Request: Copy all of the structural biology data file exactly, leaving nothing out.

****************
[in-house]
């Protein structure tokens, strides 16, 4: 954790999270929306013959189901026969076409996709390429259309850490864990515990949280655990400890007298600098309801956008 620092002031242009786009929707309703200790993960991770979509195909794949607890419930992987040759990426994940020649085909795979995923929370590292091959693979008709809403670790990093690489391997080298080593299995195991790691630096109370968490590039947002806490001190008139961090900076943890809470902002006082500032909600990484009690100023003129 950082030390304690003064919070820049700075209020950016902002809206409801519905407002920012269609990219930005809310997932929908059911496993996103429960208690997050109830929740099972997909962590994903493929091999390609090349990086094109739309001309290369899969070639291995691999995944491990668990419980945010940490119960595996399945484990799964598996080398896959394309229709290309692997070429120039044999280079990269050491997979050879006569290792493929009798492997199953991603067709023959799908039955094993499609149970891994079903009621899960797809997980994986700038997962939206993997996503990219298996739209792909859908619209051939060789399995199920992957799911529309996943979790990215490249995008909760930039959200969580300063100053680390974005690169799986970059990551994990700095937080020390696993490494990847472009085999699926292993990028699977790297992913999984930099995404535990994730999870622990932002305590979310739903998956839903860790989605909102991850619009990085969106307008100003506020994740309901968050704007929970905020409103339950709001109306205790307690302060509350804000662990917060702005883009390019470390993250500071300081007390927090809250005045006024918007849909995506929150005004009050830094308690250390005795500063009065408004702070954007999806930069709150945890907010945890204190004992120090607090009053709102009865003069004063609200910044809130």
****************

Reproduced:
[in-house]
């Protein structure tokens, strides 16, 4: 954790999270929306013959189901026969076409996709390429259309850490864990515990949280655990400890007298600098309801956008 620092002031242009786009929707309703200790993960991770979509195909794949607890419930992987040759990426994940020649085909795979995923929370590292091959693979008709809403670790990093690489391997080298080593299995195991790691630096109370968490590039947002806490001190008139961090900076943890809470902002006082500032909600990484009690100023003129 950082030390304690003064919070820049700075209020950016902002809206409801519905407002920012269609990219930005809310997932929908059911496993996103429960208690997050109830929740099972997909962590994903493929091999390609090349990086094109739309001309290369899969070639291995691999995944491990668990419980945010940490119960595996399945484990799964598996080398896959394309229709290309692997070429120039044999280079990269050491997979050879006569290792493929009798492997199953991603067709023959799908039955094993499609149970891994079903009621899960797809997980994986700038997962939206993997996503990219298996739209792909859908619209051939060789399995199920992957799911529309996943979790990215490249995008909760930039959200969580300063100053680390974005690169799986970059990551994990700095937080020390696993490494990847472009085999699926292993990028699977790297992913999984930099995404535990994730999870622990932002305590979310739903998956839903860790989605909102991850619009990085969106307008100003506020994740309901968050704007929970905020409103339950709001109306205790307690302060509350804000662990917060702005883009390019470390993250500071300081007390927090809250005045006024918007849909995506929150005004009050830094308690250390005795500063009065408004702070954007999806930069709150945890907010945890204190004992120090607090009053709102009865003069004063609200910044809130």